This has nothing to do with this post, really, but it's just too cute to not share.

Sunday, October 19, 2014

Baby G is 4!!!

Holy crap, time flies!

Evan - or Baby G, as we called him when he was in my belly - turns 4 years old today!

I don't even know how to summarize the last 4 years, because there has been so many thing and so many changes!

Lots of things have changed with Evan - he's getting more and more independent, he loves making new friends, and his interests are ever-expanding. Things surprise me, like the fact that he LOVES Food Factory, and his level of empathy for people and animals. He really enjoys drawing, and likes "teaching" us :). He loves school so much that he sometimes has a fit when we pick him up and have to go home!

Somethings don't change, which still surprises me! He still loves all things truck-related, and he really enjoys helping out in the kitchen. He's uncomfortable in new situations, but jumps right in after he gets more comfortable. His catch-phrase could be "I can't do it"...even if he can, or just did. He still likes to cuddle with us, which I love, of course. His interest about the world around him is contagious, even if all the questions can drive us a bit batty.

It's been amazing to witness him turn from a newborn, to a toddler, to a preschooler, and now a full-fledges full-day school kid. Even though sometimes I want time to stop so he can stay the same for a while, I cannot wait to see when and how he changes next.

Love you, Evanpotamus! Happy 4th!!






Monday, October 13, 2014

First Re-Birthday

This weekend was Thanksgiving in Canada. We had an awesome weekend with skating, apple/pumpkin picking, great outdoor time, and an amazing Thanksgiving dinner on Sunday (and a day of best-ever leftovers on Monday).

It was in stark contrast to last year's Thanksgiving, when we were struggling with a newborn and I had my stroke* (1 year ago tomorrow). In stroke-survivor circles, it's known as a re-birthday. I kind of feel like I was "reborn" that day - it certainly changed every aspect of my life, and all our lives have changed in the last years. We've been through a lot as a family, and have come through all the better on the other side.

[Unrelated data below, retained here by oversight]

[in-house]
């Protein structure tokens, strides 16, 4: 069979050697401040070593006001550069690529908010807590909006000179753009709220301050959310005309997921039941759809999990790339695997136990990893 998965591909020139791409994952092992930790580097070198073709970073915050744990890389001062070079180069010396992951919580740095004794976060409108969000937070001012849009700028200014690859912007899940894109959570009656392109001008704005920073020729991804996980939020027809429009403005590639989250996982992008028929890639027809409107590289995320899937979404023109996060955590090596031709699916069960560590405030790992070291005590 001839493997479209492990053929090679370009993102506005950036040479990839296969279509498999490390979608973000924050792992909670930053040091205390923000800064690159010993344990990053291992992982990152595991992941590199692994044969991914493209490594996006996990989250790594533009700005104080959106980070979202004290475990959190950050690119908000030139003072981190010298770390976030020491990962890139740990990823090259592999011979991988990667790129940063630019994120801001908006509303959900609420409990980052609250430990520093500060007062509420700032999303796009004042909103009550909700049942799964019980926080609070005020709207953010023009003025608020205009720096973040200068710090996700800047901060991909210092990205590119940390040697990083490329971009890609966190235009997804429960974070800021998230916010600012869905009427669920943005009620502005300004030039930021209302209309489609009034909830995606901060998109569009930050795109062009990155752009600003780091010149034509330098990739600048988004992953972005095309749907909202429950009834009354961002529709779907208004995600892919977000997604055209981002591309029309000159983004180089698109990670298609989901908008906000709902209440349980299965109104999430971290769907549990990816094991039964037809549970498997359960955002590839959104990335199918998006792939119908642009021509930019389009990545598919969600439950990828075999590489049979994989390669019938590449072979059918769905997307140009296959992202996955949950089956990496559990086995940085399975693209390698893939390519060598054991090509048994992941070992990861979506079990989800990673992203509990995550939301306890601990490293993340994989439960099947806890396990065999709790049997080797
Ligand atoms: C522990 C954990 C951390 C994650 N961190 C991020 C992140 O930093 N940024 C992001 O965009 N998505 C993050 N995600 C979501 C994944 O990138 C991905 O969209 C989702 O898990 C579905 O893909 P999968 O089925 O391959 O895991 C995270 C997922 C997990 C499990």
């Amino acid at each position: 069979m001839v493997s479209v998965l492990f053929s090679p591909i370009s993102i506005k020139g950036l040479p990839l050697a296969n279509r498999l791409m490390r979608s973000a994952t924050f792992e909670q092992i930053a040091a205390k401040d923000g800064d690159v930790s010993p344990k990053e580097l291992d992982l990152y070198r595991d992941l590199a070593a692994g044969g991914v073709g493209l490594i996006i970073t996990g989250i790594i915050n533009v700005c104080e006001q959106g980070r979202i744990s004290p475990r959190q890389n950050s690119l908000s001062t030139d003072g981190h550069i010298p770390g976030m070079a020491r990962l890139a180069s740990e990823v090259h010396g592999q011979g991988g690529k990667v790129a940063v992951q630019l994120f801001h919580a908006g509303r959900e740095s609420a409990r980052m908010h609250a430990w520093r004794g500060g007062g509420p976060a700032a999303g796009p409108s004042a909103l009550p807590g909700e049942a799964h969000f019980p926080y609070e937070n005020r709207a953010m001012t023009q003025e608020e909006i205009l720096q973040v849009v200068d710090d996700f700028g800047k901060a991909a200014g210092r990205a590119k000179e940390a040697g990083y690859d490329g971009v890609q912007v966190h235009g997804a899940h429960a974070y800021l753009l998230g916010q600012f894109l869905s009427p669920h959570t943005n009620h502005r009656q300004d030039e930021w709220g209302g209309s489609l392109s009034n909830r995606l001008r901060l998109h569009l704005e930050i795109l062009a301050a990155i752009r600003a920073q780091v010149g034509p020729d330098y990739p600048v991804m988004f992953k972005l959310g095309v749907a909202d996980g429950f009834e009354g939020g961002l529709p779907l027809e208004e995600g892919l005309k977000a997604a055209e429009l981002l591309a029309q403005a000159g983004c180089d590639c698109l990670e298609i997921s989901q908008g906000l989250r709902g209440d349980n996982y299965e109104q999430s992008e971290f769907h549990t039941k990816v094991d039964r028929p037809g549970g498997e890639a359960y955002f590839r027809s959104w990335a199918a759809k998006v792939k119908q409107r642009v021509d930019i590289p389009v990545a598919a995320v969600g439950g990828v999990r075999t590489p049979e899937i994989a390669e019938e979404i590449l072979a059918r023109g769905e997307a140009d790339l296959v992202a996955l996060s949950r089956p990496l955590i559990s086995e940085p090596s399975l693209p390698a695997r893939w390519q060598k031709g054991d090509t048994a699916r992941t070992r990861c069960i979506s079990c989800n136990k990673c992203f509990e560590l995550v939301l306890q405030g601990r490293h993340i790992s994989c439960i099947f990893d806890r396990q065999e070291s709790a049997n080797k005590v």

In the spirit of Thanksgiving, I wrote and delivered thank you cards to some of the doctors, nurses, and staff who, quite literally, saved my life. It's not everyday and opportunity like that comes around, and I wanted to share my gratitude.

I know I'm very lucky in how everything has turned out. A year ago, I'm sure we'd never thought I'd be throwing together a Thanksgiving feast like it's nothing, and thriving in my BEd program.

I am so thankful for so many things this year, and I feel like all future Thanksgiving will always have a special meaning for me.

*For those who aren't familiar with this, all my post related to it are here starting with this one.

Wednesday, October 8, 2014

One Year of Carter

Well,  Mr. Carter, my Carterpillar, my angel-baby, I can't believe it's been a year since you came into our lives in a pool in our dining room! I'll never forget that moment when I reached down and brought you out of the water to my chest. You came out talking, and kept going for a whole hour! You had lots to tell us already.

We had a rough start, with me suffering from a stroke a mere 6 days after you were born, and spending the first month of your life in the hospital. I was worried that you wouldn't feel loved, but you had Daddy, Evan, and both sets of grandparents watching over you. And you took it all in stride and just spread your joy to whoever you came in contact with.